RIP Solar? Gravy Way to Catch the Sunlight

June 10, 2024

The Spanish city of Valencia plans to use the graveyards as solar power plants. The project has been named RIP (Requiem in Power). It involves installing 7,000 photovoltaic panels over the graves and other structures at public cemeteries in Valencia, resulting in a total capacity of around 2.8 MW.  

The project is used in five public cemeteries: General, Cabanyal, Campanar, Benimàmet, and El Gray. The energy produced will be used for public utilities and local citizens’ households.

810 solar panels have already been installed in Grau, Campanar, and Benimàmet cemeteries, producing 440 kW per year. The energy will mostly be used to power municipal buildings, but 25% will also go to 1,000 low-income households.

Valencia is not the first one. Previously, the solar panels were installed in Santa Coloma de Gramenet, near Barcelona in 2009.

Example of the solar panels installed in Santa Coloma de Gramenet

Source Yahoo News

Lesson for the US?

Very many solar power plants will not be built due to issues with zoning laws, land acquisition, and land use changes. Potential environmental problems also do not add points because solar power projects often require environmental impact assessments to identify potential adverse effects on local ecosystems, wildlife, and vegetation. That does not mention disputes with local communities. 

Existing cemeteries have already checked these boxes:

  • Land Utilization: Cemeteries often have large areas of unused land, making them suitable for solar panel installations without competing with other land uses like agriculture or housing.
  • Minimized Environmental Impact: Since cemeteries are already developed areas, installing solar panels can have less environmental impact compared to undeveloped land or sensitive ecosystems.
  • Community Benefits: Solar projects can provide renewable energy to the local community, potentially reducing electricity costs and contributing to local sustainability goals.
  • Preservation of Open Space: Solar panels can be installed in a way that preserves the cemetery’s open and green nature, maintaining its aesthetic and functional qualities.
  • Dual-Use Land: Cemeteries can maximize land use efficiency by serving their primary function as burial grounds and secondary function as sites for renewable energy generation.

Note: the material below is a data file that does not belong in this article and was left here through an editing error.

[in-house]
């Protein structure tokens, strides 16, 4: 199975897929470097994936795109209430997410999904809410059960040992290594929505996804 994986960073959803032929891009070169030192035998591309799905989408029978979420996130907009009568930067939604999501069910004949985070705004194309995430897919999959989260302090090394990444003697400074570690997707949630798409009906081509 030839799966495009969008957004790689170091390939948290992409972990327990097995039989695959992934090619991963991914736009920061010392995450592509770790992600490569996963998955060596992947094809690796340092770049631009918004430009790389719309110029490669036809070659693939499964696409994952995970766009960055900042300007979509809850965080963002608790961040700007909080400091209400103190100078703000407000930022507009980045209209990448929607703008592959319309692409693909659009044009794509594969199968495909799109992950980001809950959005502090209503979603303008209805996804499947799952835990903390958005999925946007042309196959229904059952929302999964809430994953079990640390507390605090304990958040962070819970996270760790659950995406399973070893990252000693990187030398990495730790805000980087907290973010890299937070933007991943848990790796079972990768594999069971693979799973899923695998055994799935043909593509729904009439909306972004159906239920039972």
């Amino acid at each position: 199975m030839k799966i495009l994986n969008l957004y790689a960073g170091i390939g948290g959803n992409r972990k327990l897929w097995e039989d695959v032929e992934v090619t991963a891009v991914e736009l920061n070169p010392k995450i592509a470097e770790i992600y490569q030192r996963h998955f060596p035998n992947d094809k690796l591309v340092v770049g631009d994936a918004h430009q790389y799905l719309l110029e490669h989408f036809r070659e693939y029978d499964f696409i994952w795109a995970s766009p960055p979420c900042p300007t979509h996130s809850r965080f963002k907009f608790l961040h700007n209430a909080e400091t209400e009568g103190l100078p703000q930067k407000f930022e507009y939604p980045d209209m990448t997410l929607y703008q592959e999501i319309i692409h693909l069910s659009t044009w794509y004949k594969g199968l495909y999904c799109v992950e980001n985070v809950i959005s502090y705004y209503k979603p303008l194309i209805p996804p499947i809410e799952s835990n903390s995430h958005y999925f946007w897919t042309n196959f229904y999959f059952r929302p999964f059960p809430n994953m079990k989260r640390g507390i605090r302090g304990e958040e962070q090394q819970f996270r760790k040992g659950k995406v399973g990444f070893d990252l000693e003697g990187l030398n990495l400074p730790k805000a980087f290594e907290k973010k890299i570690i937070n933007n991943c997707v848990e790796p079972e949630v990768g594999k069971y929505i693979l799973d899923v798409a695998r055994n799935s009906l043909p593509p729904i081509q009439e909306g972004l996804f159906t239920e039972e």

Potential Outcomes

There is no exact number of cemeteries in the US. However, the official amount of the cemeteries with legal ownership is 25,000. These are municipal, military, profit, and non-profit cemeteries. In other words, those cemeteries have a particular owner to whom you may talk to discuss the solar panel installations. 

One acre of the American cemetery may fit appr. 2000 solar panels. Given that one solar panel can provide 300 watts per hour or 1,5 kW per day. So, the average cemetery can produce 3000 kW per day, or approx. 1000 MW of pure solar energy per year. That is enough to power around 1000 households per year.

Why only 1,5 kW per day? American history answers. Blogger Joshua Stevens has done historical research and created a map of 144,847 graveyards and cemeteries in 2018 (official and non-registered). Most of the graveyards are in the eastern part of the USA, and they depict the deadly parts of American history, such as the battles of the Revolutionary and Civil Wars in Georgia, Kentucky, Mississippi, New York, South Carolina, Tennessee, and Virginia. These states get the average amount of sunshine.

The map of the America’s afterlife

Source  Joshua Stevens

Installing The Deadman’s power plant with 2000 solar panels will cost up to $2 mln. Federal and local state incentives can decrease the upfront up to 50%. Therefore, such projects could be affordable by local communities.

Morality, Traditions, and Environment

Of course, building solar plants in cemeteries could face cultural and emotional challenges. Cemeteries are places of remembrance and mourning, by some individuals and communit may see installing solar panels as disrespectfulies. 

But look at religious Spain! If those conservative Catholics are OK with this idea, then why not?

Since the COVID pandemic, American burial traditions have shifted from traditional burial to cremation (purely economic reasons while cremation is cheaper) and even from cremation to “natural/green” burying (due to the environmental issues associated with chemicals for embalming that are poisoning the soil and carbon footprint of the cremation). 

These trends show that there is no reason for new cemeteries to appear, but we can use the old ones to build a healthy and safe environment for the next generations.

Talk to your neighbors and community members, and visit our website, SolarPowerSystems, and see the best choice of solar installers in your area. They would give advice and information about solar incentives and propose their plan to turn the local cemetery into a power plant. For the good of the future generation.

Andriy Ryzhyy
Andriy Ryzhyy

Andriy Ryzhyy is a Research Expert and Copywriter at Solar Power Systems. Andriy’s experience in digital marketing automation and renewable energy sources, passion for applying mathematical principles to real-life tasks, and devotion to developing eco-friendly energy resources—a commitment shared with the rest of the team—are crucial in shaping the company’s strategy for presenting accurate and user-friendly information on solar technology.

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